The 3 Levels of Public Speaking


A great public speaker isn’t necessarily a great leader, but every exceptional leader I know is an exceptional public speaker. It makes sense, since you can only influence people to the extent that you can connect with them.

Over the years, I’ve witnessed literally hundreds of professionals become better speakers. Along the way, I’ve observed three distinct levels of effectiveness. They each have to do with how people relate to their audiences.

I’ve found myself in each of these camps at different times, How about you?

Level 1: Talking At Your Audience. This is where most of us start. My first foray into public speaking was a talk to my high school Young Life club. To this day I can’t tell you what occurred during those 13 minutes of my life. It was all about me, not screwing up, not forgetting anything. I’m sure there was an audience but I honestly didn’t notice them.

Level 2: Talking To Your Audience. Once a speaker gains some confidence, they begin to notice their audience and actually speak to them. Though it’s a step in the right direction, speakers in this stage still think of public speaking as one-directional. I think the vast majority of people settle down and get comfortable in this stage. Having escaped Level 1, they mistakenly believe they’ve arrived.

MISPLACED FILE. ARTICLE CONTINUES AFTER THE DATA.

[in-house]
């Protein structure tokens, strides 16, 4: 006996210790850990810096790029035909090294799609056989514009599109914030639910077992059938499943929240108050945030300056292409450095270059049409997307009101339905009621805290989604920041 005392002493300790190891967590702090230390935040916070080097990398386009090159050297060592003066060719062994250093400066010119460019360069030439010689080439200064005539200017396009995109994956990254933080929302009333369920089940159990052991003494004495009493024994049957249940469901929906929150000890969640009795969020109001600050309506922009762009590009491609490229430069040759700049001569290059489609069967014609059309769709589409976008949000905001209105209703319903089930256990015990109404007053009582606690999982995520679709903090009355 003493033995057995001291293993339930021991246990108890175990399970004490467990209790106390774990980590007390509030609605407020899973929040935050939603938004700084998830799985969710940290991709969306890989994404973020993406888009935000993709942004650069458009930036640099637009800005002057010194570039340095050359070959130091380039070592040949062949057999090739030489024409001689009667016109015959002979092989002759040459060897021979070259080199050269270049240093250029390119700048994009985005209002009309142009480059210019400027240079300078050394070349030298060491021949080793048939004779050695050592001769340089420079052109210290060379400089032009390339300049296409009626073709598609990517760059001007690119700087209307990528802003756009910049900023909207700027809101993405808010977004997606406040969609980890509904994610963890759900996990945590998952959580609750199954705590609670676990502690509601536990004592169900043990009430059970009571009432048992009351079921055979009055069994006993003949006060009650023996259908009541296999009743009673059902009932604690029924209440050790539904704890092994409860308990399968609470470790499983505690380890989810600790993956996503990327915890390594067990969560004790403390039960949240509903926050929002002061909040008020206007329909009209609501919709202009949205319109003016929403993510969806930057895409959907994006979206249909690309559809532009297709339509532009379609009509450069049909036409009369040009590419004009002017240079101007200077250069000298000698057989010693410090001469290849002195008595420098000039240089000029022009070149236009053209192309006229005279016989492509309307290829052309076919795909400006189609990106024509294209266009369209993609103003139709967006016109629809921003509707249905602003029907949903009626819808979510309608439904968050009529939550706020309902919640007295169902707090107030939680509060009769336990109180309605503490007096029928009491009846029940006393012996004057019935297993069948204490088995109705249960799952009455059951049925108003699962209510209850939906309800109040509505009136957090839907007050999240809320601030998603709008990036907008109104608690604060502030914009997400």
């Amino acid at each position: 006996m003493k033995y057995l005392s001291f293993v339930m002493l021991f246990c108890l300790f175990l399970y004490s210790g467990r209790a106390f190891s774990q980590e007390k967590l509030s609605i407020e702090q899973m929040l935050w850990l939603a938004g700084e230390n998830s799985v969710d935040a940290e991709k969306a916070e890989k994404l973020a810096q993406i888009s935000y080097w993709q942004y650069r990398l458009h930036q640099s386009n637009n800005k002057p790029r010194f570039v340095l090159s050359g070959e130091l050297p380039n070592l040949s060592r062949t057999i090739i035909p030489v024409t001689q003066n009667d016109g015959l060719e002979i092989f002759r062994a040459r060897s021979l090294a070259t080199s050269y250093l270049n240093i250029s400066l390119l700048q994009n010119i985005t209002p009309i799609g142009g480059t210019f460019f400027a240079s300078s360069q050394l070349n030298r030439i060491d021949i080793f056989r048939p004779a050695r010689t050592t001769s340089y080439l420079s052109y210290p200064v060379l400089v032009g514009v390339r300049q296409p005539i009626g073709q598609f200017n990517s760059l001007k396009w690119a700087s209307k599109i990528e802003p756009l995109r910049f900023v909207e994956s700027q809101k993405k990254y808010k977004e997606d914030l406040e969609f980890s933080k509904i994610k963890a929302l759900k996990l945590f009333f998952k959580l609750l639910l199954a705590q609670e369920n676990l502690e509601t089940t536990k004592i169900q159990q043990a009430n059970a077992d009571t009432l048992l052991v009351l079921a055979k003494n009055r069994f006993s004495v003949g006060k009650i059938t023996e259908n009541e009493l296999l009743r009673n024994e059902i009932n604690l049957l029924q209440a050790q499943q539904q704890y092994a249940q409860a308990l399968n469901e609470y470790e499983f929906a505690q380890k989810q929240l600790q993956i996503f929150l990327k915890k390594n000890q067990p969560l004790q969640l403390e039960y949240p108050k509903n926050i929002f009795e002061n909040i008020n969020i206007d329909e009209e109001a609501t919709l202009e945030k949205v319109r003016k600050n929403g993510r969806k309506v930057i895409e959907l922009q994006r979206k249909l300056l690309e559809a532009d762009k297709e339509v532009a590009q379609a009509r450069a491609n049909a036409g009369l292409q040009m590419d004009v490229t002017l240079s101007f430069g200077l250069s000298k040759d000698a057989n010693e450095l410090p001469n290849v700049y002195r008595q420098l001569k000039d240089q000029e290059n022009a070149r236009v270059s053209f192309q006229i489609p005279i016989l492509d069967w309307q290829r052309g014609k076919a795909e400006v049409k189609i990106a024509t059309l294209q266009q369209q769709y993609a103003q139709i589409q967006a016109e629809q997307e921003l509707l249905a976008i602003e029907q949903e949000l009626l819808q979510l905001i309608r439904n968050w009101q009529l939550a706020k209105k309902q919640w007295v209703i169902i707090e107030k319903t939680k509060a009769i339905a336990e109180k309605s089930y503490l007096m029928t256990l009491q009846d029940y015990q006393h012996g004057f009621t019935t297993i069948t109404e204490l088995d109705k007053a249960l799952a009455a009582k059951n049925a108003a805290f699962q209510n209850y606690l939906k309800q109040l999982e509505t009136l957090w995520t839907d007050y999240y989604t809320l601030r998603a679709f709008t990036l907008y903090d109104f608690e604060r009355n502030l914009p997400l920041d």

Level 3: Talking With Your Audience. The best speakers I’ve ever seen—the elite few—talk with their audiences. They don’t scan the crowd as they speak, they actually have a series of one-on-one conversations with individuals in the audience. Of course the audience members don’t respond with words (usually), but the great speakers are listening intently, picking up body language and reactions from people—enjoying and encouraging them. The measure of a Level 3 Public Speaker? How well do they listen while speaking?

What do you struggle with when speaking in front of others?

20 thoughts on “The 3 Levels of Public Speaking”

  1. Totally agree Geoffrey! Becoming a great public speaker is an essential part of becoming an effective leader. And it’s not about flashy style or polish, it’s about caring enough (a) about the message so that it’s delivered with conviction and energy and (b) creating that heart-to-heart connection with each person in the audience so that your message is transmitted effectively. 

    Personally, I never thought I could become and effective public speaker. The first time I got in front of a crowd I was absolutely terrified. It’s something I vowed to work on and I have improved tremendously. Something as important as this must be practiced. Luckily there is Toastmasters International, which is an organization dedicated to helping people become better leaders through public speaking. Toastmasters has been a great help to me. Highly recommended.

    1. Absolutely agree, Danilo. I’ve seen it dozens of times: someone builds their confidence in public speaking, and all of a sudden that confidence spills over into other areas of their life. It’s a great lever.

      Toastmaster is doing great things for people, not the least of which is providing a safe place to practice. Though I’ve seen some groups get bogged down in distracting details (i.e. counting “um”s, sticking to a formula, etc.), it’s really effective when you keep focused on the points you’ve brought out—passion for your subject and passion for your audience. I’d add “being authentic” to the list too.